Stellar Death

The inexorable grip of gravity

Rohan Gharate
3 min readFeb 5, 2021


Introduction figure

This is the summary of the 2nd chapter of the book ‘Cosmic Catastrophe’ by Craig Wheeler. This chapter is going to be in ‘point format’ so that the audience could grab the information easily and in less time.

  1. The sun is burning its Hydrogen into Helium.
  2. A star shrinks and swells when the Hydrogen is fully transformed.
  3. At this stage, the inner part is full of Helium and the outer of Hydrogen. These parts are called ‘Core’ and ‘Envelope’ respectively.
  4. The repulsion, due to charge, among particles is overcome by providing heat. This ends up causing a nuclear reaction in the core of the star.
  5. As the lower elements get converted into higher more heat is required to continue the reaction.
  6. Thus, the star contracts and drives heat continuously.
  7. The excess heat is released into the envelope.
  8. Therefore, the core contracts and heats, while the envelope expands and cools.
  9. This type of star is called the ‘Red giant’.
  10. A ‘SuperGiant’ is much smaller and hotter than a giant.
  11. The Sun will leave as a red giant for 10% of its life.
  12. A star- more massive than the Sun- burns the Helium into Carbon and Oxygen.
  13. The mass of the star defines how many elements are going to form in the core. It even goes up to Neon, magnesium, Silicon, Sulphur, Argon, Calcium, Titanium, and Radioactive elements (Fig- 1).
  14. Some stars, including the Sun, release the breeze of particles into space, as the result tails of comets face away from the Sun (Fig- 2).
  15. Power- emitted in the form of radiation- from a star is known as its luminosity. Mass of a star = the cube of its luminosity.
  16. A star may lose its mass in the red giant phase.
  17. Wolf-Rayet Stars’ end up as supernovae or black holes.
  18. The ‘Eddington limit’ of a star is proportional to the mass of the star.
  19. The rate of infalling mass that just provides the Eddington luminosity to the star is known as the ‘Eddington mass accretion rate’.
  20. The burning phase of a star is halted, when the cold gets too dense.
  21. At this stage, the quantum pressure deregulates and the thermostat of the star breaks.
  22. Now, unlike the former condition, if the star loses net energy the pressure remains unchanged.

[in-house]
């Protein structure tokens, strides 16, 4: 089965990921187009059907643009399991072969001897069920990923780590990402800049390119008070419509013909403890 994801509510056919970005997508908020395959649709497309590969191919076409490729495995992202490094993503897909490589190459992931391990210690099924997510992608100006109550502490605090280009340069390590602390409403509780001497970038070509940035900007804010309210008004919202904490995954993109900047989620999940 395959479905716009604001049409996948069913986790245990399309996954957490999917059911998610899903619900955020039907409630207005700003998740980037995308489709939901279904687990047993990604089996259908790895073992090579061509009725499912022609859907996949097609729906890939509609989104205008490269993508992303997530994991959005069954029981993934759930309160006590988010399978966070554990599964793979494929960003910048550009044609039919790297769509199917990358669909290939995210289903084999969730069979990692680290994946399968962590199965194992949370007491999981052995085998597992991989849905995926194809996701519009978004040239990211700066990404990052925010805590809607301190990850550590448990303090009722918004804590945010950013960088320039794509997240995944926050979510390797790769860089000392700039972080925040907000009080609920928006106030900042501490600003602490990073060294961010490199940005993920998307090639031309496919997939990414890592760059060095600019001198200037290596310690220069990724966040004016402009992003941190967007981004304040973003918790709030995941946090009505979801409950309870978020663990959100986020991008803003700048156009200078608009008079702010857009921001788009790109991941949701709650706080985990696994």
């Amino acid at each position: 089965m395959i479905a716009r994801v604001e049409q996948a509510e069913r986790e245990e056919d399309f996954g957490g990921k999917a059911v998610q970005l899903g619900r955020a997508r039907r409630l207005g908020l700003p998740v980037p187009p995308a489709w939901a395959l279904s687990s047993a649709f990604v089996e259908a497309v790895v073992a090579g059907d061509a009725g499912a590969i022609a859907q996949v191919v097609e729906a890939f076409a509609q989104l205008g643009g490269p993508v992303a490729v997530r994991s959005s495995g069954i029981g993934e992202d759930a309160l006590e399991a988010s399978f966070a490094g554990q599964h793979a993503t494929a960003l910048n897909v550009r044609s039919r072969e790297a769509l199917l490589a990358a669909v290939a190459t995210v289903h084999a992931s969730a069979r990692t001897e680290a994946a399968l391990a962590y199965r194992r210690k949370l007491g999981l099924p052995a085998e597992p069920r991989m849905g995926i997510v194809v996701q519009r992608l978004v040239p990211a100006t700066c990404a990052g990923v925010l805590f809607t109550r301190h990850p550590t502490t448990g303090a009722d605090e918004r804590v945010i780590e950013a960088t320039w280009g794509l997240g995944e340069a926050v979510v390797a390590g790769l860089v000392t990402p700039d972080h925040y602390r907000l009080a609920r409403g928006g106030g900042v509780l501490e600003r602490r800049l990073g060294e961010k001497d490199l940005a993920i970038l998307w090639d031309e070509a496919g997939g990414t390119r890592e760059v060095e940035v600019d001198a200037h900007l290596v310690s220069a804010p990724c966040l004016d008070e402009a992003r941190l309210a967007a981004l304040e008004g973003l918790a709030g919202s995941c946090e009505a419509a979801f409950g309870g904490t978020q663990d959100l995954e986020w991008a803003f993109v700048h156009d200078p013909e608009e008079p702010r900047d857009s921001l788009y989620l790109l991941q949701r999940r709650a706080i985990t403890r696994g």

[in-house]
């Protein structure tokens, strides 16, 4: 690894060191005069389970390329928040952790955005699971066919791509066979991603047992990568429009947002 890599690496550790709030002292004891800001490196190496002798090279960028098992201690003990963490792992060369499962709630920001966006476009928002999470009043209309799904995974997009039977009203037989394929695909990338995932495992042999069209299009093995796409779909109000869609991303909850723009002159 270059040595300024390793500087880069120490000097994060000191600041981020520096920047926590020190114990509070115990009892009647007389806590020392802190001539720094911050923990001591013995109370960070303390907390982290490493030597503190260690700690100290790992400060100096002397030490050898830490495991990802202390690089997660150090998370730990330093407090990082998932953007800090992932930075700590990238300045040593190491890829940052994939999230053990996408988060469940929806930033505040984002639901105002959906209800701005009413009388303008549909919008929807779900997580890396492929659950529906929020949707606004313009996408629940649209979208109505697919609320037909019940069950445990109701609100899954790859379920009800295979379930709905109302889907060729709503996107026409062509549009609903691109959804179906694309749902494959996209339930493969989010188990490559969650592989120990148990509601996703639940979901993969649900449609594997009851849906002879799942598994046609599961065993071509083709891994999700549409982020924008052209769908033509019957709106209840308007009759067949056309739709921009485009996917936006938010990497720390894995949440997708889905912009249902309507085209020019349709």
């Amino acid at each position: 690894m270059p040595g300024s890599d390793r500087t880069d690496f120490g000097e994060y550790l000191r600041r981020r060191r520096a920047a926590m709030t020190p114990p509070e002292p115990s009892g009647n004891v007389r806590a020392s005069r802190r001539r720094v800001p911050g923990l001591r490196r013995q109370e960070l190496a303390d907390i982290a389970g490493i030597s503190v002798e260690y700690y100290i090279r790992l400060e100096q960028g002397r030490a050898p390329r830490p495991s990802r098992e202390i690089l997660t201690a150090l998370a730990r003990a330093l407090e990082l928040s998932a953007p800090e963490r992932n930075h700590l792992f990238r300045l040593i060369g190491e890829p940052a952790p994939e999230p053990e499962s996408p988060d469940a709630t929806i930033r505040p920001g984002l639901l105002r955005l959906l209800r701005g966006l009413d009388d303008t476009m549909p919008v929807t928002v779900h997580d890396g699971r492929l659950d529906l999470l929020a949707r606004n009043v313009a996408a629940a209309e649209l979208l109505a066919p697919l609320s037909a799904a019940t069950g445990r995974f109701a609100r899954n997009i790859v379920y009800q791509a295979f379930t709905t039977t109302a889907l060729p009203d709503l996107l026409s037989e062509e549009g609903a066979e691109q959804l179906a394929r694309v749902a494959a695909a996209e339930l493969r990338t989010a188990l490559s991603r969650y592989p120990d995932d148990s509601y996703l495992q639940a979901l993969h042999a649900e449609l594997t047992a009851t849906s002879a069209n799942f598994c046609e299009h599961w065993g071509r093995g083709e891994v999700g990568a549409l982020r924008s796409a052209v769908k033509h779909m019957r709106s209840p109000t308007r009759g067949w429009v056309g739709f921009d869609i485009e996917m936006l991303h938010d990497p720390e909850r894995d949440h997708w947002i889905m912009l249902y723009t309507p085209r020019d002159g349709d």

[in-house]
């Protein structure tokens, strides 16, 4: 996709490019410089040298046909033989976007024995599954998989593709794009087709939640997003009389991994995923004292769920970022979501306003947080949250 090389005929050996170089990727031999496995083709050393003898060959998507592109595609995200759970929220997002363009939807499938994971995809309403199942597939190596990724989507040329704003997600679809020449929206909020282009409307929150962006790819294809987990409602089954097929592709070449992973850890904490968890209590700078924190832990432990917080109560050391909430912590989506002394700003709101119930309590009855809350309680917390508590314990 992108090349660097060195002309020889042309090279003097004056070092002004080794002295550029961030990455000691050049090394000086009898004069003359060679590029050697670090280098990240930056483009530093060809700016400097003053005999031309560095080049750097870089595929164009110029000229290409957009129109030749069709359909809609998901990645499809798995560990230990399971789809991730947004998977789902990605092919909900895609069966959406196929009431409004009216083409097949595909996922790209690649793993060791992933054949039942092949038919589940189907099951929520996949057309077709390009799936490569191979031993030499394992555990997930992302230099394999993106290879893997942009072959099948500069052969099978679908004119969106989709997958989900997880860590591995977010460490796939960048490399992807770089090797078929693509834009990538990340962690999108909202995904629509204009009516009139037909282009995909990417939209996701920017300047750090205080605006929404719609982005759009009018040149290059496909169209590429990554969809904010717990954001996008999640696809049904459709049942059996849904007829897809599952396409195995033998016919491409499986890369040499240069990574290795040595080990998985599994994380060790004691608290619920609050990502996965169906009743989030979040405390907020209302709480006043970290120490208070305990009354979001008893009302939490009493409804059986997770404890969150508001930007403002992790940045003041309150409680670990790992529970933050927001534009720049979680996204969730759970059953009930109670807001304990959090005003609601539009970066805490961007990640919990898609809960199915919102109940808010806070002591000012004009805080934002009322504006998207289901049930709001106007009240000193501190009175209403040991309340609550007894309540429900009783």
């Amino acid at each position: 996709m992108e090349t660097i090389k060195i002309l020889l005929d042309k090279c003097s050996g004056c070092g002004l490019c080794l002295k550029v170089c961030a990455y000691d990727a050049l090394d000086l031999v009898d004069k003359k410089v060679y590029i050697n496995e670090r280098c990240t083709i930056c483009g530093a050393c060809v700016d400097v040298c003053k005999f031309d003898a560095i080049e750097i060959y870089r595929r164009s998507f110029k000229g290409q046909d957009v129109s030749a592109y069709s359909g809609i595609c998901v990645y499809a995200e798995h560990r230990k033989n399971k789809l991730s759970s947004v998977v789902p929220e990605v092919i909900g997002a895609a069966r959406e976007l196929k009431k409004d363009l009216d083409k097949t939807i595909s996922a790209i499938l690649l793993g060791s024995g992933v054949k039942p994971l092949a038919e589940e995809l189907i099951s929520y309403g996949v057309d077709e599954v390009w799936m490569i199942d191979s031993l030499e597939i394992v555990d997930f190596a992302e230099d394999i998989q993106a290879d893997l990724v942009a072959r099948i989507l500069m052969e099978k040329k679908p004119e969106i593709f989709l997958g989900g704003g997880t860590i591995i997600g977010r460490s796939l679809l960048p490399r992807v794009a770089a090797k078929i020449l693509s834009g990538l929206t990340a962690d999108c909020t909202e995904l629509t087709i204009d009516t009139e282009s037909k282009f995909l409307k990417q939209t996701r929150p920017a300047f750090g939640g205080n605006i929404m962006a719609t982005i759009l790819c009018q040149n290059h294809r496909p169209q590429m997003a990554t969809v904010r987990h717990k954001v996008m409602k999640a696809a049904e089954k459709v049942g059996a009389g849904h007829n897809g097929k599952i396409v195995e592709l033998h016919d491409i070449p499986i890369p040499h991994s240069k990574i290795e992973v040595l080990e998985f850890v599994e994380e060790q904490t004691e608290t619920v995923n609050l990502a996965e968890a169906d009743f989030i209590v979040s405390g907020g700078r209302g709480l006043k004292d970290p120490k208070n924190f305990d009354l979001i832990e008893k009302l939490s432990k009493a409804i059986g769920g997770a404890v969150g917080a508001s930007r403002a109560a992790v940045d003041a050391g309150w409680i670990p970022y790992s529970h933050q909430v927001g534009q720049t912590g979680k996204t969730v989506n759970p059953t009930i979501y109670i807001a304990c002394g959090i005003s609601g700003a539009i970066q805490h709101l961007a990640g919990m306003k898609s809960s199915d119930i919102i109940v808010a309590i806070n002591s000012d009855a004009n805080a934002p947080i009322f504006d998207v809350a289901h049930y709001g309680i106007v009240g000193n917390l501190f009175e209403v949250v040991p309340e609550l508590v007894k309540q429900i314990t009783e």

23. Here, the envelope of a red giant is as big as the orbit of the earth, but the core is comparable with the size of the Earth. Density equals millions to billions of grams per cubic centimeter. Mass equals to 60% of a solar mass. The pressure of the radiation blows the envelope. Finally, only the shell remains and is called planetary nebulae. Though they have nothing to do with planets.
  24. Next, the core cools off and is known as ‘White dwarf’.
  25. White dwarfs possess low luminosity.
  26. From here, only potentially massive star continues to build the core of advanced elements and lives further.
  27. When the Iron converts into heavier elements, the energy is released in the form of light.
  28. Consequently, the process of nuclear fission commences. Iron absorbs heat and provides thermal pressure.
  29. Here, particles lose their energy and begin collapsing into the nucleus, and gravity, then, compresses the star.
  30. In the massive star, the iron core terminates the thermonuclear reaction and the core collapses. Electrons and protons combine to convert all into neutrons and neutrinos.
  31. Neutrinos escape in space taking a large amount of energy.
  32. Thus, it all ends with a formation of the neutron core called a neutron star.
  33. Here, density equals 10¹⁴ gram per cubic centimeter and Mass equals 1.5 to 2 solar masses.
  34. Gradually, that star becomes a ‘Blackhole’.

Here, you may have noticed that the fate of a star depends on its mass.

Figure- 1
Figure- 2



Rohan Gharate

I am a high school student and an excellent astrophysics enthusiast